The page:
There are 5 key themes emerging in new digital products* that are grounded in the analogue world. It seems designers and developers are having to find ways to embrace analogue once more, and integrate it into digital solutions. While not everything old is new again, there are some distinct echoes of the past in many of these new developments.
Sony is reviving magnetic tape as a data storage medium – prompting some pundits to suggest that cassettes might be making a comeback. (Not if the participants in this video have their way…..) Interesting to note that tape storage is far more energy-efficient than traditional hard drive storage. And last week, Telstra announced the development of a major public Wi-Fi network which sounds like the stuff of the future, but looks back more than 25 years, with the launch of Telepoint services.
The combination of analogue and digital technologies** is not new (remember the Advanced Photo System and the Digital Compact Cassette from the 1990s?). But modern polymath Brian Eno and his latest musical collaborator Karl Hyde have just put out an iOS app that is designed to interact with the vinyl edition of their new album, “Someday World”. It’s not quite augmented reality, but the app uses that concept to project animated graphics to accompany the music when the user points the iPhone’s camera at the record label.*** This could just be the first example of making the vinyl record a digital artefact!
As someone who dabbles in iOS music apps (as well as beta-testing a few in my spare time), I have become used to replicating the analogue experience of old-school analogue synthesizers and drum machines on my iPhone and iPad. This has now been taken a step further with the launch of the iVCS3, an iPad version of one of the first portable analogue synthesizers from the late 1960s (an instrument made famous by The Who and Brian Eno, among others). A notoriously difficult piece of hardware to operate, it is almost the antithesis of digital predictability, yet makes perfect sense in the digital context when simulated via the touch screen interface of the iPad.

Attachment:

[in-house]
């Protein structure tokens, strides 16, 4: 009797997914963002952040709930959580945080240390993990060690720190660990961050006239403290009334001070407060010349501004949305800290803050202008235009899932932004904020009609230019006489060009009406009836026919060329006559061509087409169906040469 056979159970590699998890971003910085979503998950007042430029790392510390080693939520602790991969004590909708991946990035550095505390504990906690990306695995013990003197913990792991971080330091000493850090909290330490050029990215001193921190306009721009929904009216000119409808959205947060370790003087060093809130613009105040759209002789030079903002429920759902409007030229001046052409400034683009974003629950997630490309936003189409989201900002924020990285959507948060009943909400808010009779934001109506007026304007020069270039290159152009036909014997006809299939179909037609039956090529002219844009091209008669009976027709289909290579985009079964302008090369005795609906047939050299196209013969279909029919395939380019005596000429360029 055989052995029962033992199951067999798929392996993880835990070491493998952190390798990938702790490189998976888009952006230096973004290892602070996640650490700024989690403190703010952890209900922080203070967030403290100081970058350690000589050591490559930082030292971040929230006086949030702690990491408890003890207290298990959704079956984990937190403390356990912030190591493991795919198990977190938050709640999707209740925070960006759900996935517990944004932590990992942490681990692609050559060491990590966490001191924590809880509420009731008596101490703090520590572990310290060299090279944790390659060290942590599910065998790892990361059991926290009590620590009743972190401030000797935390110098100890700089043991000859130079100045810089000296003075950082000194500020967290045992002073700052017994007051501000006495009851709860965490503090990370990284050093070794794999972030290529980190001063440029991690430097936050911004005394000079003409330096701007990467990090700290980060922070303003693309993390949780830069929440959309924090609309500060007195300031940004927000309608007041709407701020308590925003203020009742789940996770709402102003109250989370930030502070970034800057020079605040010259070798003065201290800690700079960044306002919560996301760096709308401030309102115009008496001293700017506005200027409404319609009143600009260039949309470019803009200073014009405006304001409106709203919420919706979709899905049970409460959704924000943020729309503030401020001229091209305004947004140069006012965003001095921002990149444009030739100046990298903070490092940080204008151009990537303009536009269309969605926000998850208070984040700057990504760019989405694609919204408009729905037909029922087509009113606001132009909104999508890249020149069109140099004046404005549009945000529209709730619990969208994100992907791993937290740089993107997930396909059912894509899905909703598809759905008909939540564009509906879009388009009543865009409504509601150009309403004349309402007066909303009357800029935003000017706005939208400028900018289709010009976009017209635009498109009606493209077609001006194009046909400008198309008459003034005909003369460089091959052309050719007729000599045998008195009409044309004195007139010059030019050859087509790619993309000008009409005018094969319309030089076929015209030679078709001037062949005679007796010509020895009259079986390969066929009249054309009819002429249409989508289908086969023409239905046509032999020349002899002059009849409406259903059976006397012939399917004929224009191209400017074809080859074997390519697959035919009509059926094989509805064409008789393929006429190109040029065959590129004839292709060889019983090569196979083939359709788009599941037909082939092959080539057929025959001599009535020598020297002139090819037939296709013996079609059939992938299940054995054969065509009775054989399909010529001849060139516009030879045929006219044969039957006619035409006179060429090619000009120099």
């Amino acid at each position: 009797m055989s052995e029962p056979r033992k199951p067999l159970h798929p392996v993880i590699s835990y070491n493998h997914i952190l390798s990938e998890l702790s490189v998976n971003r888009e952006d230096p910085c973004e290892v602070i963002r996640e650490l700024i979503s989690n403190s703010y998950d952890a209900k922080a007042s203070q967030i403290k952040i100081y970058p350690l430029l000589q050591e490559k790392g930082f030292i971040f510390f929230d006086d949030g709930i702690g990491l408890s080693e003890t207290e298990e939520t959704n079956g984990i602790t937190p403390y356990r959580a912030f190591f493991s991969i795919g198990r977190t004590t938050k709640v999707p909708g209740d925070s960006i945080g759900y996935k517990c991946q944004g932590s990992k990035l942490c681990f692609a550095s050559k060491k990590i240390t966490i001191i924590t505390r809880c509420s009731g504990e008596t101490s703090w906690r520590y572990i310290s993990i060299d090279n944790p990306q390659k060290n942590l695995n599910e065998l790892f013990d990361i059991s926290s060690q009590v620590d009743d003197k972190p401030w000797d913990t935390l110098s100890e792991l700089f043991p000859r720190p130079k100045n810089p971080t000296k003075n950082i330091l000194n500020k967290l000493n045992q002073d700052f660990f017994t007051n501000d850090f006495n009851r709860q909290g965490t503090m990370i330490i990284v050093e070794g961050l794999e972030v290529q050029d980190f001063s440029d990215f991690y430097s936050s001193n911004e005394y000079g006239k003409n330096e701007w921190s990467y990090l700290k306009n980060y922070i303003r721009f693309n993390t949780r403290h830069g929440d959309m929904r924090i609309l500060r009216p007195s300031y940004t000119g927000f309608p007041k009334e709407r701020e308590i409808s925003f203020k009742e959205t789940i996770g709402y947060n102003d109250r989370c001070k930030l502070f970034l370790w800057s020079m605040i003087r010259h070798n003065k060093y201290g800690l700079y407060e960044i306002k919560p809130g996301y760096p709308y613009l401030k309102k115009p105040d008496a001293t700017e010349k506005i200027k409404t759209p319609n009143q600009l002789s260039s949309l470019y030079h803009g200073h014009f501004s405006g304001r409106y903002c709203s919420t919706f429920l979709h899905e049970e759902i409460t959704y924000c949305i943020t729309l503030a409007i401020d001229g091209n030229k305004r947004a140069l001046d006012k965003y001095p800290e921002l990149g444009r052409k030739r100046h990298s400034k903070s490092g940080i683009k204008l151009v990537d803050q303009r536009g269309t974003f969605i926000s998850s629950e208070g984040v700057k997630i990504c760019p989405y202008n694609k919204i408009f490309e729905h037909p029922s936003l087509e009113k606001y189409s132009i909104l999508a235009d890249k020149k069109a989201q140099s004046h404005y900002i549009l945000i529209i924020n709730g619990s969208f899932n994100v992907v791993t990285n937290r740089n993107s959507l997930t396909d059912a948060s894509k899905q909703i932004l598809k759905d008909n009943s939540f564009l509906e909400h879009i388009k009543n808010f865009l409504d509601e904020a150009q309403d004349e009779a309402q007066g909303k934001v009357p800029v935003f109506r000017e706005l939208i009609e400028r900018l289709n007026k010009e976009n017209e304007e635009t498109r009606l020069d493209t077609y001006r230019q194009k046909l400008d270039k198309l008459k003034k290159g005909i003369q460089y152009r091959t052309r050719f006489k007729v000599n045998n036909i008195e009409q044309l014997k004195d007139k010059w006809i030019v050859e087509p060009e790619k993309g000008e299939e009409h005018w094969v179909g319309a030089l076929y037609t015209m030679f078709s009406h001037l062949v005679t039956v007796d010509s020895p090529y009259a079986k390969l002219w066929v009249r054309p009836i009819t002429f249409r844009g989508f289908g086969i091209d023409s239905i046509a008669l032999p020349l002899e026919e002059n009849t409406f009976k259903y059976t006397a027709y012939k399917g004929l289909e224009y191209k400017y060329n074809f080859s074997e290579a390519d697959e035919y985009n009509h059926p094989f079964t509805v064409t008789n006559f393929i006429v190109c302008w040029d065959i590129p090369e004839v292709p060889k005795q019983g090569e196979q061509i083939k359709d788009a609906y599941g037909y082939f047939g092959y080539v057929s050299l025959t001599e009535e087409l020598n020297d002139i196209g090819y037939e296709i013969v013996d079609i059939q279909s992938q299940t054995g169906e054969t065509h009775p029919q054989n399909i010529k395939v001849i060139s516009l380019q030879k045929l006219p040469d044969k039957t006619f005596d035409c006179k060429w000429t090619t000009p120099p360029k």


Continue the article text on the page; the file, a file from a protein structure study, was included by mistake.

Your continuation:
Despite some concerns about smart phone biometric security tools, the use of biometrics in banking is a near certainty. Sensory-based smart phone applications and add-on devices in the areas of health (diagnostics), the environment (air quality monitoring) and even cooking (taste tests) will soon be commonplace.
The Internet of Things is starting to get interesting (beyond the fridge that can do your grocery shopping), especially when combined with robotics (although this April fool spoof from Sphero was probably a bit too real for comfort….). A couple of physical devices that could find extended use when hooked up to an internet connection are the Auug (featured in the new Apple ads) and the SwatchMate Cube (a winner in the 2013 Melbourne Design Awards). For example, the Auug could be used in remote control or simulation applications, while SwatchMate could be modified to analyse surface materials beyond their colour properties.
* I’ve been re-reading “Grounded Innovation: Strategies for Creating Digital Products” by Lars Erik Holmquist which has helped shaped some of my thinking on this topic.
** I thought I may have invented a new word as a possible title for this blog – Digilogue – until I came across this book. (But I took heart from the fact that the author, futurist Anders Sorman-Nilsson, like me also holds an LL.B.)
*** If you install the app and point your iPhone camera at the picture below, it should also have the same result as scanning the record label itself: